|Month over Month||-0.5%||-1.1%||-1.5%|
|Year over Year||-3.2%||-3.0%||-3.2%|
Manufacturing sales posted their third straight decline in October. Following an unrevised 1.5 percent monthly fall in September, shipments were down a further, and steeper than expected, 1.1 percent at the start of the current quarter. Annual growth was steady at minus 3.2 percent.
Volumes were almost as soft, dropping 1.0 percent versus September and now show a yearly drop of also 3.2 percent.
The monthly decrease in headline sales reflected sizeable setbacks in petroleum and coal (5.7 percent), aerospace and parts (10.3 percent) and machinery (4.6 percent). Primary metals (minus 2.4 percent) and miscellaneous industries (minus 6.6 percent) also had a bad month. The only offset of note came via auto sales which jumped 4.9 percent, their fifth gain in six months.
Elsewhere the survey was weak across the board. Hence, new orders shrank 1.4 percent, backlogs were off 1.3 percent and with inventories up 0.5 percent, the inventory/sales ratio climbed 0.02 months to 1.46 months, a 7.4 percent increase from October 2014.
Combined with a sizeable 1.5 percent drop in export volumes, the fall in real manufacturing shipments argues against much of a bounce in October GDP following contractions in both August and September. Just last week BoC Governor Poloz was talking about the range of unconventional policy instruments that the central bank has available should the need be. The economy has not reached that stage yet but with commodity markets still under pressure, 2016 could yet see the monetary stance being loosened once again.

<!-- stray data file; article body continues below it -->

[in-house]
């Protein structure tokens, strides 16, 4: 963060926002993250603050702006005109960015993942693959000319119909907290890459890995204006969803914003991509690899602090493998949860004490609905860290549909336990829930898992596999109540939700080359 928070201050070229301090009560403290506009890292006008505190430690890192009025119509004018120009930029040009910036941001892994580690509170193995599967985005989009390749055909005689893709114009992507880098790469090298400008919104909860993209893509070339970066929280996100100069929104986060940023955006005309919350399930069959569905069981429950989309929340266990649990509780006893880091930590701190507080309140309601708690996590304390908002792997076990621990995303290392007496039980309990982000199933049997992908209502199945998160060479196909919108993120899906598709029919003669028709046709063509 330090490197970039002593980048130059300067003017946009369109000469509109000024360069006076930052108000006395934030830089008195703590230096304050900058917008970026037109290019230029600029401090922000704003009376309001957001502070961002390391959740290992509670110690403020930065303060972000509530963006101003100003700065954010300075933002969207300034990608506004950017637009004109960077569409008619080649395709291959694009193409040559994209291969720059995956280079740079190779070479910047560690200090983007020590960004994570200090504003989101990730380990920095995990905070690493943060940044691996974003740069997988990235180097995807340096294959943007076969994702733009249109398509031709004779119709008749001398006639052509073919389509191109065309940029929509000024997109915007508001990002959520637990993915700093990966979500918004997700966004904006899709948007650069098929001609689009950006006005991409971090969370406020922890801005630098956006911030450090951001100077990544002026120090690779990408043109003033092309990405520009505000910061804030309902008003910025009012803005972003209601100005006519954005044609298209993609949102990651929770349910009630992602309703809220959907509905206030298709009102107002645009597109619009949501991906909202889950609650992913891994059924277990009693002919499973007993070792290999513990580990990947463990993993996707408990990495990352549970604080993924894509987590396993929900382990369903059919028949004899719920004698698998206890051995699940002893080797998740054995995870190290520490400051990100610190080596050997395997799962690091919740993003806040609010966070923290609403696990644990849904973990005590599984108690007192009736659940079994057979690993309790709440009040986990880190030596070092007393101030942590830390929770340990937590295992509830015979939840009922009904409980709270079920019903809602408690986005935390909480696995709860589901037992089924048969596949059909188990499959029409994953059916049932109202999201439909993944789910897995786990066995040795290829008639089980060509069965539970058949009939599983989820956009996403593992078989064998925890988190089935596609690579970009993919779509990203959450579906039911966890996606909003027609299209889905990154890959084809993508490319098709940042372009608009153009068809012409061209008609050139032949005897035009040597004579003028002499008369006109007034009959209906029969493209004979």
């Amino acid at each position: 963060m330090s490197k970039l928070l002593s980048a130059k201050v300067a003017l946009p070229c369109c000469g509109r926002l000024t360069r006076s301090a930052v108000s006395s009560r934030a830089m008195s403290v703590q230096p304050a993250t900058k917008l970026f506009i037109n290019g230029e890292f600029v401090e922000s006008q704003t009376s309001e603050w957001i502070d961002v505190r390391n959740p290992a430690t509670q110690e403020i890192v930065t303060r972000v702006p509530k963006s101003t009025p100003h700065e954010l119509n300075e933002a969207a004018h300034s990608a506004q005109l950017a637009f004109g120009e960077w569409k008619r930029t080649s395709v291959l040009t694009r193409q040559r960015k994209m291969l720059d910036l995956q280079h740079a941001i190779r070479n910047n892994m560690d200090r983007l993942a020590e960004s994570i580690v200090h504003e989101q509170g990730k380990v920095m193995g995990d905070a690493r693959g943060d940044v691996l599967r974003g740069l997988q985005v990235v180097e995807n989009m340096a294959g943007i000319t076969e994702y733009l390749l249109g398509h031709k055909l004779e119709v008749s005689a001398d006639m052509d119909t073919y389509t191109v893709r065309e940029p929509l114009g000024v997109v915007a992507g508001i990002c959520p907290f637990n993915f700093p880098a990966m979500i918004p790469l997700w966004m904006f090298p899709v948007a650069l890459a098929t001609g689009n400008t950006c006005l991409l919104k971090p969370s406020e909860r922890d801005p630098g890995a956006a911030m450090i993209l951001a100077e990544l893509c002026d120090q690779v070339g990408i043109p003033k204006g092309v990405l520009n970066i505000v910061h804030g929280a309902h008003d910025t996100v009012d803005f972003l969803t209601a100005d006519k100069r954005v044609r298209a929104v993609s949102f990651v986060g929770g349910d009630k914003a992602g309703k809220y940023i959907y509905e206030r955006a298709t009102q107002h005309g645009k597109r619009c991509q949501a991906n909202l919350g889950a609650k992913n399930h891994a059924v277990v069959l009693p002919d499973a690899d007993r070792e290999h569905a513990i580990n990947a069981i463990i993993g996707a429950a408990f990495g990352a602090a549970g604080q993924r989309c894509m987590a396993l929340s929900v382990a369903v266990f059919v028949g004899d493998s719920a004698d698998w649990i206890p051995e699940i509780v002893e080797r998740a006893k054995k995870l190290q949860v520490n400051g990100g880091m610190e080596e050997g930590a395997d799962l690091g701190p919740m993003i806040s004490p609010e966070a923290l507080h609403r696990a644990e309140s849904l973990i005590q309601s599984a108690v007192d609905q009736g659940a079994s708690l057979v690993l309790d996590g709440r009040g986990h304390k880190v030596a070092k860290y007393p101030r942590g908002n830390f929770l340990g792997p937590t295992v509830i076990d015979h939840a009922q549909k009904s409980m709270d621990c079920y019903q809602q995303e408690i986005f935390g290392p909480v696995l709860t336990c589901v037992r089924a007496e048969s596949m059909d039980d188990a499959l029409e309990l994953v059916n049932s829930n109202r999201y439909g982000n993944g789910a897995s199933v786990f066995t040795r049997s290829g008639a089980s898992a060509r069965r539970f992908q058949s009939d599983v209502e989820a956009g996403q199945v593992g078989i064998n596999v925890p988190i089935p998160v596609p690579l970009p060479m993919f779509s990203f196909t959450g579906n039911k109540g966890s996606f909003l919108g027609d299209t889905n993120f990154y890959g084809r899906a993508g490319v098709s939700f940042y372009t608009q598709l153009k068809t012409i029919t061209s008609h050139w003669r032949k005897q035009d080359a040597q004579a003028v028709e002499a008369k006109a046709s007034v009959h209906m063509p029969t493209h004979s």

Manufacturing sales are the Canadian dollar level of factory shipments for manufacturing durable and nondurable goods.
Manufacturer's shipments represent the monetary level of factory shipments for durable and nondurable goods and are a relevant indicator for an export-oriented economy. The data are used by analysts to evaluate the economic health of manufacturing industries. They are also used as inputs to GDP and needless to say, these data are used by the central bank in its decision-making process.
The monthly survey of manufacturing of which shipments is a part, provides a broad look at manufacturing activity levels. The level of activity in manufacturing can be affected by the level of interest rates which slows or stimulates the demand for goods and production. Shipments are an indication of how busy factories have been as manufacturers work to fill orders. The data not only provide insight to demand for items such as refrigerators and cars, but also business investment such as industrial machinery, electrical machinery and computers. Because a large proportion of shipments are headed south of the border to the U.S. and include a wide variety of durables, shipments are affected by U.S. economic activity as well as the exchange rate. Although the focus in this report is on shipments, it also contains information on inventories and new and unfilled orders.
Results from this survey are used by both the private and public sectors including finance departments of the federal and provincial governments, the Bank of Canada, Industry Canada, the System of National Accounts, the manufacturing community, consultants and research organizations in Canada, the United States and abroad.
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